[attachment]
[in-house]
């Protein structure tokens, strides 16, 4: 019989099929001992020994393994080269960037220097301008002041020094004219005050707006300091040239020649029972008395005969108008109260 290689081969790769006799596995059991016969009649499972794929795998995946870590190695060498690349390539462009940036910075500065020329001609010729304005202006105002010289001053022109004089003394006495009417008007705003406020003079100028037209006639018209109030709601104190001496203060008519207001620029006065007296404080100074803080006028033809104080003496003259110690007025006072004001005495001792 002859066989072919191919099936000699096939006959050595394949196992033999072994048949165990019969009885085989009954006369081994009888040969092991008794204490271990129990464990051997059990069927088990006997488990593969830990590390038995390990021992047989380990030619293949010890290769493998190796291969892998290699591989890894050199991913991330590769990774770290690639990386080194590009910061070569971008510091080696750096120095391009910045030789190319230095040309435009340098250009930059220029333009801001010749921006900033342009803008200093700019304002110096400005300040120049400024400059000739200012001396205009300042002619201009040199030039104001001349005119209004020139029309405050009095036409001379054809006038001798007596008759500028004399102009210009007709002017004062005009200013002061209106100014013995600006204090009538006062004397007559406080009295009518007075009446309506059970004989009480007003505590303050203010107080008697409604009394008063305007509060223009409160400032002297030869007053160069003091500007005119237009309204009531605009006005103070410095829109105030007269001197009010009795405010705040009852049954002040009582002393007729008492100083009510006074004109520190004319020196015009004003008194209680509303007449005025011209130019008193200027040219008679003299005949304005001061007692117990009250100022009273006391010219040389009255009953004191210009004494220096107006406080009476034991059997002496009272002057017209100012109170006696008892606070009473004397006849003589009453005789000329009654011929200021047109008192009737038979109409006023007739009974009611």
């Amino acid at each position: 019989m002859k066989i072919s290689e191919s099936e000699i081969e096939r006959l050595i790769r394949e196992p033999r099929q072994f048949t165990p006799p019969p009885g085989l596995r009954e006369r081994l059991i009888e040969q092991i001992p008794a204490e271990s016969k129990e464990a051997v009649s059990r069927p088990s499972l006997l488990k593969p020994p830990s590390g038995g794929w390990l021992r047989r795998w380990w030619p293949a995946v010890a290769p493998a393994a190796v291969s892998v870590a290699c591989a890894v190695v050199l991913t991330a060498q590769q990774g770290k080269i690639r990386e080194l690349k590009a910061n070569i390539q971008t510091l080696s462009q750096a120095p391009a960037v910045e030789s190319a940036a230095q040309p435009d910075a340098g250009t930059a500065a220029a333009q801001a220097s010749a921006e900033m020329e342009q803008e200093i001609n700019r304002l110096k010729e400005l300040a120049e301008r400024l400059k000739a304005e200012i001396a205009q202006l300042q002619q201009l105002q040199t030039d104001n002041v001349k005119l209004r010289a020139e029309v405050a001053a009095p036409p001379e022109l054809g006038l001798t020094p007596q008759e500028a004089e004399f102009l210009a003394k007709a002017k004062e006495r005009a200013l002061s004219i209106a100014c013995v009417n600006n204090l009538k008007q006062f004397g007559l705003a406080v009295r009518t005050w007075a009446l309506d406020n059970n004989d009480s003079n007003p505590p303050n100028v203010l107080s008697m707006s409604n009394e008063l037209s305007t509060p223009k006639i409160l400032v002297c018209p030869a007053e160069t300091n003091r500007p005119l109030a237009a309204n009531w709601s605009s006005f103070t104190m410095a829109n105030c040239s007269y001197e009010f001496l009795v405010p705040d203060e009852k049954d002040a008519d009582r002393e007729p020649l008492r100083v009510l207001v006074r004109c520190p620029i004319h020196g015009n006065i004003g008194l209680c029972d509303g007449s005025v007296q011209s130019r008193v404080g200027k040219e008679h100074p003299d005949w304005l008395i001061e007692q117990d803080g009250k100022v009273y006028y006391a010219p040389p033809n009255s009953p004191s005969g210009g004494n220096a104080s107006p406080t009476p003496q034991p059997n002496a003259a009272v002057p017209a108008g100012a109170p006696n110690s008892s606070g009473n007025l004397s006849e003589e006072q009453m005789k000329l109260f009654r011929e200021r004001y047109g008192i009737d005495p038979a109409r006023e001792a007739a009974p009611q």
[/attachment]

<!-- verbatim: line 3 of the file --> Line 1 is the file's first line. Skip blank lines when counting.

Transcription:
């Amino acid at each position: 019989m002859k066989i072919s290689e191919s099936e000699i081969e096939r006959l050595i790769r394949e196992p033999r099929q072994f048949t165990p006799p019969p009885g085989l596995r009954e006369r081994l059991i009888e040969q092991i001992p008794a204490e271990s016969k129990e464990a051997v009649s059990r069927p088990s499972l006997l488990k593969p020994p830990s590390g038995g794929w390990l021992r047989r795998w380990w030619p293949a995946v010890a290769p493998a393994a190796v291969s892998v870590a290699c591989a890894v190695v050199l991913t991330a060498q590769q990774g770290k080269i690639r990386e080194l690349k590009a910061n070569i390539q971008t510091l080696s462009q750096a120095p391009a960037v910045e030789s190319a940036a230095q040309p435009d910075a340098g250009t930059a500065a220029a333009q801001a220097s010749a921006e900033m020329e342009q803008e200093i001609n700019r304002l110096k010729e400005l300040a120049e301008r400024l400059k000739a304005e200012i001396a205009q202006l300042q002619q201009l105002q040199t030039d104001n002041v001349k005119l209004r010289a020139e029309v405050a001053a009095p036409p001379e022109l054809g006038l001798t020094p007596q008759e500028a004089e004399f102009l210009a003394k007709a002017k004062e006495r005009a200013l002061s004219i209106a100014c013995v009417n600006n204090l009538k008007q006062f004397g007559l705003a406080v009295r009518t005050w007075a009446l309506d406020n059970n004989d009480s003079n007003p505590p303050n100028v203010l107080s008697m707006s409604n009394e008063l037209s305007t509060p223009k006639i409160l400032v002297c018209p030869a007053e160069t300091n003091r500007p005119l109030a237009a309204n009531w709601s605009s006005f103070t104190m410095a829109n105030c040239s007269y001197e009010f001496l009795v405010p705040d203060e009852k049954d002040a008519d009582r002393e007729p020649l008492r100083v009510l207001v006074r004109c520190p620029i004319h020196g015009n006065i004003g008194l209680c029972d509303g007449s005025v007296q011209s130019r008193v404080g200027k040219e008679h100074p003299d005949w304005l008395i001061e007692q117990d803080g009250k100022v009273y006028y006391a010219p040389p033809n009255s009953p004191s005969g210009g004494n220096a104080s107006p406080t009476p003496q034991p059997n002496a003259a009272v002057p017209a108008g100012a109170p006696n110690s008892s606070g009473n007025l004397s006849e003589e006072q009453m005789k000329l109260f009654r011929e200021r004001y047109g008192i009737d005495p038979a109409r006023e001792a007739a009974p009611q």